Reading List

I read a lot, so not every book will make it to the list, keep tabs on my reading on the main blog with the Book Review label. 

The book titles below have influenced me in some way.  Some fiction/nonfiction.  Many are popular within the business and finance world, but I hope to have some gems in here. Also, note that the links are affiliate links. Thanks!



  • Don Quixote by Miguel de Cervantes - This book hits the list because the Hispanic/Latino culture has had a tremendous role in my life.  I spent a few years in SoCal in my youth, learned Spanish, and carried it through college.  I had a professor who had a PhD in Don Quixote! I love this story of self-delusion and the parody it makes of other hero's journey type tales.
  • Hitchhikers Guide to the Galaxy by Douglas Adams - Like Don Quixote, we have another fool's journey.  The exception here is that while Quixote assumed he was a knight, Arthur Dent knows he is helpless. My dad turned me on to Monty Python at a young age, so I think I've inherited a fondness for British humor.  There are so many wonderful moments in these books, from the Improbability Drive to 42, that tickle my bones in some many ways.  (I've also read many of Adam's other works and recommend those as well.)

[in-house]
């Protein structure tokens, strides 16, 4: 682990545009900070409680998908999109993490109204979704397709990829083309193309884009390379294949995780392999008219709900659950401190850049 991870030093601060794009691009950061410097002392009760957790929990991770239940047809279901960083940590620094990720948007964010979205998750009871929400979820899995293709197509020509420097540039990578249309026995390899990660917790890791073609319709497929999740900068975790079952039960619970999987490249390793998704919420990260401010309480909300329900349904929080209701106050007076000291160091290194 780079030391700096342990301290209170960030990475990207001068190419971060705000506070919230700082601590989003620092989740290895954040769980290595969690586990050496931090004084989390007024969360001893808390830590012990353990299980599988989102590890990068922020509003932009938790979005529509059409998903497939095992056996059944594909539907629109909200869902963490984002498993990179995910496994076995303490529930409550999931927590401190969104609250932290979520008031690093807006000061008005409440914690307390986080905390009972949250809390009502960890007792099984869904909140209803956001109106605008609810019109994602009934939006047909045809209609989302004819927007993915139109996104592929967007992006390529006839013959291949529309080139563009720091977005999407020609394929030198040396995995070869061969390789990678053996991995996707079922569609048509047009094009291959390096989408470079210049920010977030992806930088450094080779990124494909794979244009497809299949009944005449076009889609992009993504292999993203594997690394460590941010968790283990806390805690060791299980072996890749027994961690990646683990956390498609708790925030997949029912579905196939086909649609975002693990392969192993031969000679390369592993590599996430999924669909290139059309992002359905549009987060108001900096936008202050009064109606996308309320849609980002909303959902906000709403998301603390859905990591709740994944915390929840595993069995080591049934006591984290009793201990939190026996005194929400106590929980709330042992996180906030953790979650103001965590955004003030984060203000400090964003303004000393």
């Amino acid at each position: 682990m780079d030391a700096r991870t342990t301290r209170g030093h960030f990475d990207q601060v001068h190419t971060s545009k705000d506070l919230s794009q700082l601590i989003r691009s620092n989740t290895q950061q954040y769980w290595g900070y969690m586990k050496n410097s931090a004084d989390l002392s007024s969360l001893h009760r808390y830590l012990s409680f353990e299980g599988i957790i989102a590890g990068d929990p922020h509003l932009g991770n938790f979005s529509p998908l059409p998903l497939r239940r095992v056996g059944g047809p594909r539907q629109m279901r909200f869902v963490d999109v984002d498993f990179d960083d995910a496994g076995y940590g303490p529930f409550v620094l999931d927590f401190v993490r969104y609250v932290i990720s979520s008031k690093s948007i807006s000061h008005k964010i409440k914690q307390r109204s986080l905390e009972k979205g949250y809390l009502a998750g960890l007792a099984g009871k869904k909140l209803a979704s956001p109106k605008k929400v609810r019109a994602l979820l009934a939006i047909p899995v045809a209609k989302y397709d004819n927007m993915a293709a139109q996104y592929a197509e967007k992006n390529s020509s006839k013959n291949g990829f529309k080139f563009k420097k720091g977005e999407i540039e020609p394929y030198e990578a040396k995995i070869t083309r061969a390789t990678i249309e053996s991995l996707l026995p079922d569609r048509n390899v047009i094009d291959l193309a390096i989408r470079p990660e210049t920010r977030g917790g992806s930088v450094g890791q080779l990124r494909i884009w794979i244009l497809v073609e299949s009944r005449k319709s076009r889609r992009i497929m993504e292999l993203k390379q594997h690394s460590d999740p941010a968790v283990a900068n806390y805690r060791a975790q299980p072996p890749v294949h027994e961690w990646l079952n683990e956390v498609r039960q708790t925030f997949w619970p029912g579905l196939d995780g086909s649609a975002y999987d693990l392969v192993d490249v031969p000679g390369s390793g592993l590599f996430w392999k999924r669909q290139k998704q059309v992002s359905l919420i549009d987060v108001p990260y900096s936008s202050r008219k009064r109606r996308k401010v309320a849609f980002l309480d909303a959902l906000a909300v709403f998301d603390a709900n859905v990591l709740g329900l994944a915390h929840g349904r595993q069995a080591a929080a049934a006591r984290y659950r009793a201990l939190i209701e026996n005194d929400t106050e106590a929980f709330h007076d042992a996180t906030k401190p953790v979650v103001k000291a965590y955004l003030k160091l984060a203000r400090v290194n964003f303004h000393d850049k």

• A Wrinkle in Time by Madeline L'Engel - This was my first experience where a writer fused math and science with a fictional narrative. I was hooked.  
  • 1984 by George Orwell - I can't say too much more about this timeless piece that hasn't already been said.  I first read it in high school, along with Animal Farm.  It continuously astounds me how much of his concepts can be found in modern life, from the language we use, to propaganda, to Big Brother.
  • Foundation Series by Isaac Asimov - how can you not have a work by this prolific science writer?  I particularly like the foundation series because of the invented field of psychomathematics which is predicting the destinies of civilizations across universes on a massive timescale
  • The Scythe Series by Neil Schusterman - This is the most actuarial science fiction I have ever read, when a cloud based AI has made it so humans don't have to die. However, it turns out that immortality creates some unintended side effects, so the 'Sythes' are deployed to ensure death rates continue according to historic trends.